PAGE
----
Military News

Monday, July 20, 2015

"The Sun Never Sets" on Schriever, Det. 1, 50 OG

by 2nd Lt. Darren Domingo
50th Space Wing Public Affairs


7/20/2015 - SCHRIEVER AIR FORCE BASE, Colo. -- Tucked away on the East coast, more than 1,600 miles away from their parent wing, a Schriever geographically separated unit operates the military's only dedicated weather satellite.

Detachment 1, 50th Operations Group, oversees the command and control of the Defense Meteorological Satellite Program, the Air Force's longest-running satellite program, out of Suitland, Maryland.

Every day, this team provides high-resolution global visible and infrared cloud data and other specialized meteorological, oceanographic and solar-geophysical data for the Department of Defense and civilian users worldwide.

Unlike the larger squadrons here at Schriever, Det. 1 consists of only five active duty Air Force personnel. The rest of the surrounding workforce is mostly civilian.

"Working in an almost entirely civilian facility is unique," said Capt. Jerra Brown, Det. 1 DMSP ground system flight commander. "We're the only Air Force presence in the building."

Brown explained that coordination with mission partners is crucial to their mission success.

"We work side-by-side with the National Oceanic and Atmospheric Administration every day. While Det. 1 retains administrative authority and Satellite Command Authority over the constellation, NOAA provides the operator and support function," she explained.

Beyond NOAA, Det. 1 also works with Lockheed Martin, Northrup Grumman, Harris, the Air Force Reserve and NASA. They also work with the remote sensing arm of the Space and Missile Systems Center to work the contracting and acquisition side for program sustainment.

"We basically represent the Air Force here. When people see us, they see the Air Force. It doesn't matter what rank we are," Brown said.

As the newest addition to Det. 1, Brown explained her position is unique because in larger squadrons, a captain may not have the same amount of responsibilities she has.

"I am the primary person making decisions for a $75 million ground system, while helping shape a $9 million system refresh.  I get to make higher level decisions and have a higher level of autonomy than most equivalent company grade officers," she said.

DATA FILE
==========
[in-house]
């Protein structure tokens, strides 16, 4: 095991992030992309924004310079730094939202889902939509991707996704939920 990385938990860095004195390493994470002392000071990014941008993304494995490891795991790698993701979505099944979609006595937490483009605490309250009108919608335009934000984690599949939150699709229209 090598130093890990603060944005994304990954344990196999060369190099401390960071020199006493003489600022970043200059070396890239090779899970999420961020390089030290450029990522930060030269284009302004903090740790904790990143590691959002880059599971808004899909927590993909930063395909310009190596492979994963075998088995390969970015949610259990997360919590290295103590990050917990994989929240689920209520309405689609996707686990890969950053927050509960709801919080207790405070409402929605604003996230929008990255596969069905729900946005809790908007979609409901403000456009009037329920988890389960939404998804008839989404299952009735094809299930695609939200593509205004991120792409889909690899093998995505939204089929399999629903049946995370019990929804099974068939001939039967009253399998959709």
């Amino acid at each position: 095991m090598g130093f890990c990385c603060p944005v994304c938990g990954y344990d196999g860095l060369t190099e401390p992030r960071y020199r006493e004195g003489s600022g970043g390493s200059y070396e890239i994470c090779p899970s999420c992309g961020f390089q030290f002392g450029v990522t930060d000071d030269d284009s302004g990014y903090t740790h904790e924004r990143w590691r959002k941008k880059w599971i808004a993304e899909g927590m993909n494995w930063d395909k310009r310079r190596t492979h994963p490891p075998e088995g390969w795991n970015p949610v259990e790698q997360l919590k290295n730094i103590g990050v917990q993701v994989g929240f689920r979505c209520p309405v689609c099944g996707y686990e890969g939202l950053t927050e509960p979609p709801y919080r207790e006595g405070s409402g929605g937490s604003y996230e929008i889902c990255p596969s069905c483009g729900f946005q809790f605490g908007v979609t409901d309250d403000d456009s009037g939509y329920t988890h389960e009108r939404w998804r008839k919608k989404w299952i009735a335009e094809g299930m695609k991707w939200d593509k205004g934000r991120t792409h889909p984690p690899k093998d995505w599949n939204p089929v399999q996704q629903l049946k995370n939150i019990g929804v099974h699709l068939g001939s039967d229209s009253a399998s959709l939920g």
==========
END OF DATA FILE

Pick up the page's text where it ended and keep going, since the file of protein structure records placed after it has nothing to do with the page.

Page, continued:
One of the challenges the team faced recently was on the F18 satellite. The sensor experienced an anomaly, which resulted in the loss of a number of temperature sounding channels the Navy uses for weather modeling.

Det. 1 operators and engineers rallied together and identified the issue before the Fleet Numerical Meteorology and Oceanography Center reported the problem. Det. 1 ran the anomaly response between a number of the agencies and commenced troubleshooting until the issue was resolved.  At the same time, they conducted operational reporting to 14th Air Force.

Because Det. 1 led and organized this effort, the data was restored and FNMOC continues to execute their mission.

When asked to provide something people at home in Team Schriever might not know about Det. 1, Brown laughingly replied, "that we exist!"

On a more serious note, Brown expressed the most rewarding part of her job is the people she works with.

Capt. Charles Cook, Det. 1 director of operations, also praised the efforts of the small detachment that tackles large responsibilities.

"I think we've got a great team. We work really well together. Everyone is more than willing to bend over backwards for you and help you out," said Cook.

Cook explained that when someone first arrives at Det. 1, the learning curve can be intense. It's important for such a small team to be able to take the time from their personal tasks to assist each other.

"I am insanely proud of them," said Cook.

Although we here in the Springs don't get to see our friends to the East every day, it's important to remember we depend on their DMSP work daily, in and out of the work place. 

It's good to know the sun never sets on Team Schriever.

("The Sun Never Sets" is a series dedicated to highlighting our Globally Separated Units' team members, their contributions to the mission and some of the unique aspects of their sometimes remote locations)

Vehicle management innovation saves Air Force thousands

by Senior Airman Victor J. Caputo
22nd Air Refueling Wing Public Affairs


7/20/2015 - MCCONNELL AIR FORCE BASE, Kan. -- A member of the 22nd Logistics Readiness Squadron vehicle management flight saved the Air Force more than $60,000 through the use of in-house fabrication.

C.J. Slifko, 22nd LRS vehicle management flight allied trades mechanic, identified the possibility of replacing the entire back assembly of a street-sweeper truck with pieces made on-station.